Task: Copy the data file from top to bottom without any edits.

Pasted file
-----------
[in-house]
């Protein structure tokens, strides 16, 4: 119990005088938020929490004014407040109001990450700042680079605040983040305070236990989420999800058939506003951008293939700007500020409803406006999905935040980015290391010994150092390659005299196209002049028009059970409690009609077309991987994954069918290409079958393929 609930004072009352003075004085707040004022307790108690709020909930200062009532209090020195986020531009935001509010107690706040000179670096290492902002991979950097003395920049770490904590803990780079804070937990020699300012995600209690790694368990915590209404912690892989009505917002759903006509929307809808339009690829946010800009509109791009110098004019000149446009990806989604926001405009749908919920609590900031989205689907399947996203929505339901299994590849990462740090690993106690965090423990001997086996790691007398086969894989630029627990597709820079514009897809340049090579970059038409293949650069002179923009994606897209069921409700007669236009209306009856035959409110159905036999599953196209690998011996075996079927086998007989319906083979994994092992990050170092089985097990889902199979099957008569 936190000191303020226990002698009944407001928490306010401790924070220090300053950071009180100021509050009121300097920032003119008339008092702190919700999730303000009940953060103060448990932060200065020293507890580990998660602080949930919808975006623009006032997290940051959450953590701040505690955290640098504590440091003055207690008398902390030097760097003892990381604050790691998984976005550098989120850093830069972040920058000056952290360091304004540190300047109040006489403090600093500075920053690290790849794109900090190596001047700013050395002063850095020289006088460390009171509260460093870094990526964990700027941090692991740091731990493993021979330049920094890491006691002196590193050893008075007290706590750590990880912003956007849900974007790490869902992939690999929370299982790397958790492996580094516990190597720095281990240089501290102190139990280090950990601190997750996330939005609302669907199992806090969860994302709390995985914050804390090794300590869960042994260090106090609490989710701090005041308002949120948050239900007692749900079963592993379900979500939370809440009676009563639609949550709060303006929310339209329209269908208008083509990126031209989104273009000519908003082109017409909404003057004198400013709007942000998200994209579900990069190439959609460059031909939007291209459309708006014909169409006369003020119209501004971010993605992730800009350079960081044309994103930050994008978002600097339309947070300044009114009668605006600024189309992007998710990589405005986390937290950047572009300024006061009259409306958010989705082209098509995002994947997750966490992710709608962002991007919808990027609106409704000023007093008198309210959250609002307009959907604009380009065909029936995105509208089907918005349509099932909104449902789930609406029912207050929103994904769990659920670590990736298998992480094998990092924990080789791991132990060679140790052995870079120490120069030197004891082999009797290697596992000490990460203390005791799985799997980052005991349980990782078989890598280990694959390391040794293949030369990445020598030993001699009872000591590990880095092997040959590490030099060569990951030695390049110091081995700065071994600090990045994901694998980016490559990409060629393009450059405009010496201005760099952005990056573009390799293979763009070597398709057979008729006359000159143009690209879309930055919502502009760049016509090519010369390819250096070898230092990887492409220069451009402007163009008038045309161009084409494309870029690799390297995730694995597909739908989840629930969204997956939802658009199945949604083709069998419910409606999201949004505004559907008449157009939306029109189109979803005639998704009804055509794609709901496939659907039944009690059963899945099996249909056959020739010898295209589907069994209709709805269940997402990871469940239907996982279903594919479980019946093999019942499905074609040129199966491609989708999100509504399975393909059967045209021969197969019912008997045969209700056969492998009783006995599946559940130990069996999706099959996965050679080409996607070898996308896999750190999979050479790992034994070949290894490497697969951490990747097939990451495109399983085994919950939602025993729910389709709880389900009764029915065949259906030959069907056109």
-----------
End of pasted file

[in-house]
């Protein structure tokens, strides 16, 4: 119990005088938020929490004014407040109001990450700042680079605040983040305070236990989420999800058939506003951008293939700007500020409803406006999905935040980015290391010994150092390659005299196209002049028009059970409690009609077309991987994954069918290409079958393929 609930004072009352003075004085707040004022307790108690709020909930200062009532209090020195986020531009935001509010107690706040000179670096290492902002991979950097003395920049770490904590803990780079804070937990020699300012995600209690790694368990915590209404912690892989009505917002759903006509929307809808339009690829946010800009509109791009110098004019000149446009990806989604926001405009749908919920609590900031989205689907399947996203929505339901299994590849990462740090690993106690965090423990001997086996790691007398086969894989630029627990597709820079514009897809340049090579970059038409293949650069002179923009994606897209069921409700007669236009209306009856035959409110159905036999599953196209690998011996075996079927086998007989319906083979994994092992990050170092089985097990889902199979099957008569 936190000191303020226990002698009944407001928490306010401790924070220090300053950071009180100021509050009121300097920032003119008339008092702190919700999730303000009940953060103060448990932060200065020293507890580990998660602080949930919808975006623009006032997290940051959450953590701040505690955290640098504590440091003055207690008398902390030097760097003892990381604050790691998984976005550098989120850093830069972040920058000056952290360091304004540190300047109040006489403090600093500075920053690290790849794109900090190596001047700013050395002063850095020289006088460390009171509260460093870094990526964990700027941090692991740091731990493993021979330049920094890491006691002196590193050893008075007290706590750590990880912003956007849900974007790490869902992939690999929370299982790397958790492996580094516990190597720095281990240089501290102190139990280090950990601190997750996330939005609302669907199992806090969860994302709390995985914050804390090794300590869960042994260090106090609490989710701090005041308002949120948050239900007692749900079963592993379900979500939370809440009676009563639609949550709060303006929310339209329209269908208008083509990126031209989104273009000519908003082109017409909404003057004198400013709007942000998200994209579900990069190439959609460059031909939007291209459309708006014909169409006369003020119209501004971010993605992730800009350079960081044309994103930050994008978002600097339309947070300044009114009668605006600024189309992007998710990589405005986390937290950047572009300024006061009259409306958010989705082209098509995002994947997750966490992710709608962002991007919808990027609106409704000023007093008198309210959250609002307009959907604009380009065909029936995105509208089907918005349509099932909104449902789930609406029912207050929103994904769990659920670590990736298998992480094998990092924990080789791991132990060679140790052995870079120490120069030197004891082999009797290697596992000490990460203390005791799985799997980052005991349980990782078989890598280990694959390391040794293949030369990445020598030993001699009872000591590990880095092997040959590490030099060569990951030695390049110091081995700065071994600090990045994901694998980016490559990409060629393009450059405009010496201005760099952005990056573009390799293979763009070597398709057979008729006359000159143009690209879309930055919502502009760049016509090519010369390819250096070898230092990887492409220069451009402007163009008038045309161009084409494309870029690799390297995730694995597909739908989840629930969204997956939802658009199945949604083709069998419910409606999201949004505004559907008449157009939306029109189109979803005639998704009804055509794609709901496939659907039944009690059963899945099996249909056959020739010898295209589907069994209709709805269940997402990871469940239907996982279903594919479980019946093999019942499905074609040129199966491609989708999100509504399975393909059967045209021969197969019912008997045969209700056969492998009783006995599946559940130990069996999706099959996965050679080409996607070898996308896999750190999979050479790992034994070949290894490497697969951490990747097939990451495109399983085994919950939602025993729910389709709880389900009764029915065949259906030959069907056109």